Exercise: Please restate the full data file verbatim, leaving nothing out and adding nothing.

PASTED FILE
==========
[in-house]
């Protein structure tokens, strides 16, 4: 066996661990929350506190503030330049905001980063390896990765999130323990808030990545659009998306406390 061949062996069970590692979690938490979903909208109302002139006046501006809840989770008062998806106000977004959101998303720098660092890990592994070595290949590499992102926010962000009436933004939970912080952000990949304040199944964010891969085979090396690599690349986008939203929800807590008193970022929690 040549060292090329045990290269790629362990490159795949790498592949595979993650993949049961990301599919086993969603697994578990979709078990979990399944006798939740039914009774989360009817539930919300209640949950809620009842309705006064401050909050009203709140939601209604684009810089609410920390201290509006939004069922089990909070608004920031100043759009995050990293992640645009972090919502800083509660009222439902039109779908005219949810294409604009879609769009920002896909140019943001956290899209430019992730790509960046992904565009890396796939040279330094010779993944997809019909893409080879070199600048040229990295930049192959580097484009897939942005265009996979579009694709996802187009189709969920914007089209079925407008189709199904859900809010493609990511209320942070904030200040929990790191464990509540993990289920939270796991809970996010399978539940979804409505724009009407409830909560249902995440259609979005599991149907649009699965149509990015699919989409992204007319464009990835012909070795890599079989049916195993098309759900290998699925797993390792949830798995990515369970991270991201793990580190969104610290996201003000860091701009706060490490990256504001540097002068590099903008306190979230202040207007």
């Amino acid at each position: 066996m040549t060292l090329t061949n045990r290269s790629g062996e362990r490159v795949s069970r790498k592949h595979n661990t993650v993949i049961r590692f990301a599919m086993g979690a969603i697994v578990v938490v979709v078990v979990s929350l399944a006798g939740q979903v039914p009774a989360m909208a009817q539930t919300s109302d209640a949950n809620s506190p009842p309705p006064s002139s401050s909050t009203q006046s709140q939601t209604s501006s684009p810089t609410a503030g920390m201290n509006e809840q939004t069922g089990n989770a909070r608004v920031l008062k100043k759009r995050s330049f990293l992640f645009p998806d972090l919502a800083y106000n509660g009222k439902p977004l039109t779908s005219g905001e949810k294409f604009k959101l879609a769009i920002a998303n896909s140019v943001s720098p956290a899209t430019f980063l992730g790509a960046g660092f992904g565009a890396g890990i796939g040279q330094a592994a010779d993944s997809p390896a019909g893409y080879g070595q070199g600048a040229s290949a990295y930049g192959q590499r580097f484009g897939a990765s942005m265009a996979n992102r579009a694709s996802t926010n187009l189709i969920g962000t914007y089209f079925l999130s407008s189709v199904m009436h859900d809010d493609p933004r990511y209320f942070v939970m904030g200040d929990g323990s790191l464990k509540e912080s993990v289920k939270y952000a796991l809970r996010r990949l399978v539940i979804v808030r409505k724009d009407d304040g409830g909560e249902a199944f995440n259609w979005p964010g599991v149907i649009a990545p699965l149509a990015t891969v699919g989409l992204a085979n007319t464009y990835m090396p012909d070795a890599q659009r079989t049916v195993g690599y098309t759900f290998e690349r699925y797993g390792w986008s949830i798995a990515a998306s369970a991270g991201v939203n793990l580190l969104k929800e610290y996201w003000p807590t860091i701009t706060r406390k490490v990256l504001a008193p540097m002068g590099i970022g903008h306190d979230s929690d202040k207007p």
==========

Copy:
[in-house]
């Protein structure tokens, strides 16, 4: 066996661990929350506190503030330049905001980063390896990765999130323990808030990545659009998306406390 061949062996069970590692979690938490979903909208109302002139006046501006809840989770008062998806106000977004959101998303720098660092890990592994070595290949590499992102926010962000009436933004939970912080952000990949304040199944964010891969085979090396690599690349986008939203929800807590008193970022929690 040549060292090329045990290269790629362990490159795949790498592949595979993650993949049961990301599919086993969603697994578990979709078990979990399944006798939740039914009774989360009817539930919300209640949950809620009842309705006064401050909050009203709140939601209604684009810089609410920390201290509006939004069922089990909070608004920031100043759009995050990293992640645009972090919502800083509660009222439902039109779908005219949810294409604009879609769009920002896909140019943001956290899209430019992730790509960046992904565009890396796939040279330094010779993944997809019909893409080879070199600048040229990295930049192959580097484009897939942005265009996979579009694709996802187009189709969920914007089209079925407008189709199904859900809010493609990511209320942070904030200040929990790191464990509540993990289920939270796991809970996010399978539940979804409505724009009407409830909560249902995440259609979005599991149907649009699965149509990015699919989409992204007319464009990835012909070795890599079989049916195993098309759900290998699925797993390792949830798995990515369970991270991201793990580190969104610290996201003000860091701009706060490490990256504001540097002068590099903008306190979230202040207007």
């Amino acid at each position: 066996m040549t060292l090329t061949n045990r290269s790629g062996e362990r490159v795949s069970r790498k592949h595979n661990t993650v993949i049961r590692f990301a599919m086993g979690a969603i697994v578990v938490v979709v078990v979990s929350l399944a006798g939740q979903v039914p009774a989360m909208a009817q539930t919300s109302d209640a949950n809620s506190p009842p309705p006064s002139s401050s909050t009203q006046s709140q939601t209604s501006s684009p810089t609410a503030g920390m201290n509006e809840q939004t069922g089990n989770a909070r608004v920031l008062k100043k759009r995050s330049f990293l992640f645009p998806d972090l919502a800083y106000n509660g009222k439902p977004l039109t779908s005219g905001e949810k294409f604009k959101l879609a769009i920002a998303n896909s140019v943001s720098p956290a899209t430019f980063l992730g790509a960046g660092f992904g565009a890396g890990i796939g040279q330094a592994a010779d993944s997809p390896a019909g893409y080879g070595q070199g600048a040229s290949a990295y930049g192959q590499r580097f484009g897939a990765s942005m265009a996979n992102r579009a694709s996802t926010n187009l189709i969920g962000t914007y089209f079925l999130s407008s189709v199904m009436h859900d809010d493609p933004r990511y209320f942070v939970m904030g200040d929990g323990s790191l464990k509540e912080s993990v289920k939270y952000a796991l809970r996010r990949l399978v539940i979804v808030r409505k724009d009407d304040g409830g909560e249902a199944f995440n259609w979005p964010g599991v149907i649009a990545p699965l149509a990015t891969v699919g989409l992204a085979n007319t464009y990835m090396p012909d070795a890599q659009r079989t049916v195993g690599y098309t759900f290998e690349r699925y797993g390792w986008s949830i798995a990515a998306s369970a991270g991201v939203n793990l580190l969104k929800e610290y996201w003000p807590t860091i701009t706060r406390k490490v990256l504001a008193p540097m002068g590099i970022g903008h306190d979230s929690d202040k207007p």